Interactive Timeline 1918-1923: A Cork City Libraries website
South Union Hunt01 January 1918
1 January 1918 marked the beginning of an era in Ireland marked by conflict, revolution and Civil war for County Cork. The county was in a state of flux due to momentous affairs taking place both nationally and internationally. The 1916 Easter Rising, while initially unpopular with the Irish people, quickly became a symbol of Irish resistance to British rule in Ireland. The hegemonic power of The Irish Home Rule movement was beginning to splinter over factions within the party, a greater support for the nationalist Sinn Féin and the continued loss of life in the trenches on the Western Front in World War One.
As the political struggles continued so too did the struggles of ordinary people living in Cork. Food rationing was increased under the Food Control Committee for Ireland in January 1918 and traders in Cork, including the famous Butter Exchange, faced falling exports due to the loss of shipping and greater regulation in the grading system for British markets. Even at the height of the First World War and the continuing economic and social tensions at home between the Irish Nationalists and Unionists, ordinary life and traditions of the County continued unabated.
This image was taken on the 1 January 1918 at showing the South Union Hunt ringing in the New Year in the Douglas area of the city, gathering by the old Finger Post.
Cork Examiner, 2 January 1918
Funeral procession05 March 1918
On Tuesday 5 March, St Patrick's Street in Cork City witnessed a large procession of Irish Volunteers honouring the late Mr Thomas Walsh. Mr Walsh, a Mason, had been a member of the Irish Citizen Army and had taken part in the 1916 Easter Rising. Thomas Walsh was made famous for having been the first person to fire a shot during the rising. He was later sentenced to death which was commuted to ten years in prison in Frongach. He was released in 1918 but suffered from prolonged health conditions such as pneumonia from his imprisonment.
The funeral took place at 3pm from the Cathedral of St Mary and St Anne to St. Finbarr’s Cemetery, located at Glasheen Rd, Togher, Cork City. The large procession included a variety of groups including members of the Irish Volunteers, Irish Volunteers Pipers’ Band, Cuman na mBan, Irish Citizen Army. Mr. Walsh’s coffin was covered with the Sinn Féin Flag and was surrounded by wreaths. It is noted that the cemetery has its own republican plot which is marked by a massive stone cross by the main entrance.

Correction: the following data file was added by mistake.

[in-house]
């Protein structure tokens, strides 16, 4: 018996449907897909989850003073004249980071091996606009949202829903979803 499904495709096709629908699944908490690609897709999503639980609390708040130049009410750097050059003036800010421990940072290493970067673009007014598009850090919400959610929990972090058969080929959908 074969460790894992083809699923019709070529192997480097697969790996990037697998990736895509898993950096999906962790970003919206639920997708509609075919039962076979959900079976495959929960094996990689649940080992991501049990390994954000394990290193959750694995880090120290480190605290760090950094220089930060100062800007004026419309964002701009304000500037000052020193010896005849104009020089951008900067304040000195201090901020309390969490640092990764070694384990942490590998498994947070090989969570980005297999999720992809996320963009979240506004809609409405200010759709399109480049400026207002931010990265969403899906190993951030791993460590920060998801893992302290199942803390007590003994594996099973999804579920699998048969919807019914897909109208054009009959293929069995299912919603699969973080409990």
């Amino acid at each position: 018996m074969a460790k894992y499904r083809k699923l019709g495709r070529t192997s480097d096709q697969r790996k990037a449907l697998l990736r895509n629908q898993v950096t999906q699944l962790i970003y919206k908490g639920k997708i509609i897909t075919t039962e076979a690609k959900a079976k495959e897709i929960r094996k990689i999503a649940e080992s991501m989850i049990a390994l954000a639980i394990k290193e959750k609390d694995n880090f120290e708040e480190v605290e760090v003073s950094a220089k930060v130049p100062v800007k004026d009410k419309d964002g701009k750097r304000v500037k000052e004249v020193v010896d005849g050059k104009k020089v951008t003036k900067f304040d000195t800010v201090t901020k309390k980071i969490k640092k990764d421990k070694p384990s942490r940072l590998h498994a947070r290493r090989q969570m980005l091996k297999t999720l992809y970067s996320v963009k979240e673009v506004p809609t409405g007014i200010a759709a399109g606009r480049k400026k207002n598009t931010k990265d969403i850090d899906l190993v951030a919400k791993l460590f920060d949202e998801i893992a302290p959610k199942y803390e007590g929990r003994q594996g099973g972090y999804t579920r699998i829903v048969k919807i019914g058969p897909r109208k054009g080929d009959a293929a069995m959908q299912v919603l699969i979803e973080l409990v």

It was announced on 6 March 1918 that John Redmond, the leader of the Irish Parliamentary Party and of the Home Rule movement, had died of heart failure. John Redmond became the leader of the reformed Irish Parliamentary Party in 1900. He was instrumental in pushing for constitutional nationalism and Home Rule and he succeeded in negotiating the Government of Ireland Act which was due to come into effect in August 1914. With the outbreak of the Great War Redmond called for Irish volunteers to join the British army in order to guarantee the rights of small nations and of the implementation of Home Rule
In Cork the news of John Redmond’s death on 6 March caused a sense of shock. Flags on Cork City Hall, the Harbour Board, and the several public buildings and clubs in the city were put at half mast as a sign of respect.
Cork Examiner, 6-7 March 1918
Cork Constitution, 20 March 191817 March 1918
While the Soloheadbeg Ambush in County Tipperary on 21 January 1919 is traditionally regarded as the beginning of hostilities in the Irish War of Independence there had been various raids in County Cork in 1918. The Eyeries RIC Barracks on the Beara Peninsula proved to be a target of opportunity for the IRA. On the night of Sunday, 17 March 1918, at around eight p.m. an armed raid was launched on the local RIC Barracks in the village of Eyeries located a few miles from Castletown Berehaven. The station was isolated and would have had a complement of four RIC officers.
The RIC were an armed force with rifles and revolvers kept in barracks, they provided an ideal way of gathering arms for the IRA which was ill equipped in these early actions. The five volunteers involved in the assault on the Eyeries barracks were: Joe Foley, Sean Driscoll, Con Dwyer, Peter O’Neill and Christy O’Connell. Only one Constable named Dalton was present in the Barracks and four Lee-Enfield carbines and ammunition were taken. This form of raid became common place across the country as the IRA attempted to secure arms and remove the RIC as they symbolised the authority of the British Administration in Ireland.
Cork Constitution, 20 March 1918; Cork Examiner, 23 April 1918